Determining the Need
Whether LHDs should provide billable and clinical services is a source for current debate.12 Some think LHDs should focus exclusively on population-oriented activities.13 Decisions about the types or comprehensiveness of clinical services offered by LHDs will depend upon the resources available to the LHD, community priority setting, and the availability of other clinical care providers within the jurisdiction. Some LHDs have reduced the clinical services they provide and rely more on community partners such as private sector medical providers and community health centers. Despite the current expansion of people insured resulting from the ACA, estimates show that up to 40 million Americans will remain uninsured.14 In rural or frontier areas and in urban communities of the United States, LHDs may be the only accessible provider of clinical services.15
Billing for clinical services can create a revenue stream for LHDs. For example, in 2009, the Georgia Department of Public health generated $1.9 million for immunization services across all LHDs in a centralized state billing model. In 2013, the Arizona Partnership for Immunization, Arizona's immunization coalition, collected $1 million in revenue for immunization services on behalf of Arizona's LHDs. Revenue earned through third-party reimbursement helps ensure that LHDs continue to provide essential services, conduct core public health functions, promote equity, ensure stewardship of public funds, and improve the health and well-being of their communities.7
Revenue from third-party billing may not cover the full cost of clinical services, but it can be an important strategy for LHDs that continue to provide billable services. LHDs need continued support to develop their billing programs in the form of (1) additional training and technical assistance to assess the cost-benefit of billing; (2) information about insurers' credentialing, contracting, and coding processes; (3) internal quality control processes; and, (4) peer support and networking. This support will be essential to developing a body of evidence-based methods that will sustain LHD capacity to offer needed services.15 , 16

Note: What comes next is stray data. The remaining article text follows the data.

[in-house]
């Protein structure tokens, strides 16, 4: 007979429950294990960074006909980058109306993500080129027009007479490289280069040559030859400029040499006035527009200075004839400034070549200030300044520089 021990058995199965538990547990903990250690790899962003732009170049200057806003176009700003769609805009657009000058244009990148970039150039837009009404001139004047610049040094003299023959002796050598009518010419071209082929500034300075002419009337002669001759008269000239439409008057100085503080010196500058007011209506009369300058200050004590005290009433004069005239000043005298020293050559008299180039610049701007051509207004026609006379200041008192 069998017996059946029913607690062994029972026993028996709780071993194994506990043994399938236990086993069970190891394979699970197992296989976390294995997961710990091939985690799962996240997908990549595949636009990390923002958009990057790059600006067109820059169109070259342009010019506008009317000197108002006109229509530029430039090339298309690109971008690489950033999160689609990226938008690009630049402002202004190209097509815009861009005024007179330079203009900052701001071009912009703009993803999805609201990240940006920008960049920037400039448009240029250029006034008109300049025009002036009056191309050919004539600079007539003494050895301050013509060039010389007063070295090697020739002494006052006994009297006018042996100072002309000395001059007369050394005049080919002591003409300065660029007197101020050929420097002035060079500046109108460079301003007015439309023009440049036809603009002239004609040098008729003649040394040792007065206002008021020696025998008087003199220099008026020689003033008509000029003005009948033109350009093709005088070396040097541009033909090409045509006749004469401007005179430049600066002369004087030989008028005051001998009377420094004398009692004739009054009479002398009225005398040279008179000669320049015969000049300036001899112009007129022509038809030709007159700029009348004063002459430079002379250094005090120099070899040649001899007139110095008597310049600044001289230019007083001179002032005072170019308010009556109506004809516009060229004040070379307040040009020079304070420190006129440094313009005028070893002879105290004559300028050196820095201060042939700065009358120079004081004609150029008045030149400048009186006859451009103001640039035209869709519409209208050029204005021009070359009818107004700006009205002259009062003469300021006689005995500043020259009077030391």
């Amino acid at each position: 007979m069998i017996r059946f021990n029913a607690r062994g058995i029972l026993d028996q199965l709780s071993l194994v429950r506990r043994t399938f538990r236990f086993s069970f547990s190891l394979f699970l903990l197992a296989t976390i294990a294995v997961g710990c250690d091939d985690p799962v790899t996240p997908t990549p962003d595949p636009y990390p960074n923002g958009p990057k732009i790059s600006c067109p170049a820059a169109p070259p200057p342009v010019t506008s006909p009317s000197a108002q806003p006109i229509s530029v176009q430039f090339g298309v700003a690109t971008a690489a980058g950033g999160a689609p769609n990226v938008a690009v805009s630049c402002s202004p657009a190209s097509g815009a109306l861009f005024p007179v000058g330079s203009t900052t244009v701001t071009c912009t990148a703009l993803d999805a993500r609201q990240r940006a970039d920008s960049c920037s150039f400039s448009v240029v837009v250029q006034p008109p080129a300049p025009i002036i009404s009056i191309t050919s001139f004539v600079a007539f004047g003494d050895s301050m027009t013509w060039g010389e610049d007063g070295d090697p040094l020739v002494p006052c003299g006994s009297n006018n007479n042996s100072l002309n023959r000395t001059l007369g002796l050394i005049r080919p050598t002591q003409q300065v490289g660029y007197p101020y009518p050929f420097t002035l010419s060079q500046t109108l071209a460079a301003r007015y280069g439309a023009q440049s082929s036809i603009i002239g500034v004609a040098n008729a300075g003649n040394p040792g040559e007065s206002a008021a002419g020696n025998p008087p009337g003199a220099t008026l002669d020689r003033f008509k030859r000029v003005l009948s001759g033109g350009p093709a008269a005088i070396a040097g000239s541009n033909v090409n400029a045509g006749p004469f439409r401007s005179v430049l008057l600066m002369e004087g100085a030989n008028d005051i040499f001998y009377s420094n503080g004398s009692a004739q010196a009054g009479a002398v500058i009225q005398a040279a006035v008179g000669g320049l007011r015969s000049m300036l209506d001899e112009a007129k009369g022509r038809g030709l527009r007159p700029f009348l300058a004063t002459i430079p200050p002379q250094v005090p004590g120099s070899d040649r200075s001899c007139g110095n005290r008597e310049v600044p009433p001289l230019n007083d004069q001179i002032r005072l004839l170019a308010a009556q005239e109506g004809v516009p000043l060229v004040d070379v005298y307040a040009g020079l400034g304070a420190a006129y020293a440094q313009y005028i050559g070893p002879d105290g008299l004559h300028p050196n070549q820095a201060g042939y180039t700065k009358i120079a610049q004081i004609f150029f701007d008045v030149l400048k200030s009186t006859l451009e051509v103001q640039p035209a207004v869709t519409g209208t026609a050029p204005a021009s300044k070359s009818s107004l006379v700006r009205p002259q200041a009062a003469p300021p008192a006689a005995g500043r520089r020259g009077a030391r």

1. Kilgus CD, Redmon G. Enabling reimbursement to health departments for immunization services [published online ahead of print September 10, 2013]. J Public Health Manag Pract. doi:10.1097/PHH.0b013e3182a9dc03.
2. Hannan C, Buchanan AD, Monroe J. Maintaining the vaccine safety net. Pediatrics. 2009;124(S5):S571–S572. doi:10.1542/peds.2009-1542U.
4. Lindley C, Orenstein WA, Shen A, Rodewald L, Birkhead GS. Assuring Vaccination of Children and Adolescents Without Financial Barriers: Recommendations from the National Vaccine Advisory Committee (NVAC), US Department of Health and Human Services. Washington, DC: National Vaccine Advisory Committee Vaccine Financing Workgroup; 2009. http://www.hhs.gov/nvpo/nvac/nvacfwgreport.pdf
. Accessed January 14, 2014.
5. Santoli JM, Barker JE, Lyons BH, Gandhi NB, Philips C, Rodewald LE. Health department clinics as pediatric immunization providers. Am J Prev Med. 2001;20(4):266–271.
6. Lindley MC. Billing practices of local health departments providing 2009 pandemic influenza A (H1N1) vaccine. J Public Health Manag Pract. 2013;19(3):220–223.
10. National Association of County & City Health Officials. 2013 National Profile of Local Health Departments. Washington, DC: National Association of County & City Health Officials; 2014. http://www.bit.ly/1kYwkzN
. Accessed January 24, 2014.
12. Hsuan C, Rodriguez HP. The adoption and discontinuation of clinical services by local health departments. Am J Public Health. 2014;104(1):124–133.
15. Whitmer DA, Hawley SR, Orr SA, St. Romain T, Molgaard CA. Social networks and best practices in public health: the example of regional billing groups. Public Health Nurs. 2006;23(6):541–546.
16. Quintanilla C, Duncan L, Luther L. Billing third party payers for vaccines: state and local health department perspectives. J Public Health Manag Pract. 2009;15(5):E1–E5. doi:10.1097/PHH.0b013e3181a23dd5.